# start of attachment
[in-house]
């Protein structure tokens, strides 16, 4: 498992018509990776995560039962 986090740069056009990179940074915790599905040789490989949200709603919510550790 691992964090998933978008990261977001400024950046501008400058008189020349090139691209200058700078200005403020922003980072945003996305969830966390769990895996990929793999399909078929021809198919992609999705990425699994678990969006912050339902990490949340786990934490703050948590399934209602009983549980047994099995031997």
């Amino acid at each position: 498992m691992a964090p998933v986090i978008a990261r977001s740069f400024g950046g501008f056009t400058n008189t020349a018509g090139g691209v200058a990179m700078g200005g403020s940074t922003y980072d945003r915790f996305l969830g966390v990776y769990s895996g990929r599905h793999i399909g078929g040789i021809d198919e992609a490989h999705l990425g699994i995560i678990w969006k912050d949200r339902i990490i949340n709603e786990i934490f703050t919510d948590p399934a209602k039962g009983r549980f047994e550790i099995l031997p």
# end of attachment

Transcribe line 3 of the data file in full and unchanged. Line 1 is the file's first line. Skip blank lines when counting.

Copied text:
């Amino acid at each position: 498992m691992a964090p998933v986090i978008a990261r977001s740069f400024g950046g501008f056009t400058n008189t020349a018509g090139g691209v200058a990179m700078g200005g403020s940074t922003y980072d945003r915790f996305l969830g966390v990776y769990s895996g990929r599905h793999i399909g078929g040789i021809d198919e992609a490989h999705l990425g699994i995560i678990w969006k912050d949200r339902i990490i949340n709603e786990i934490f703050t919510d948590p399934a209602k039962g009983r549980f047994e550790i099995l031997p």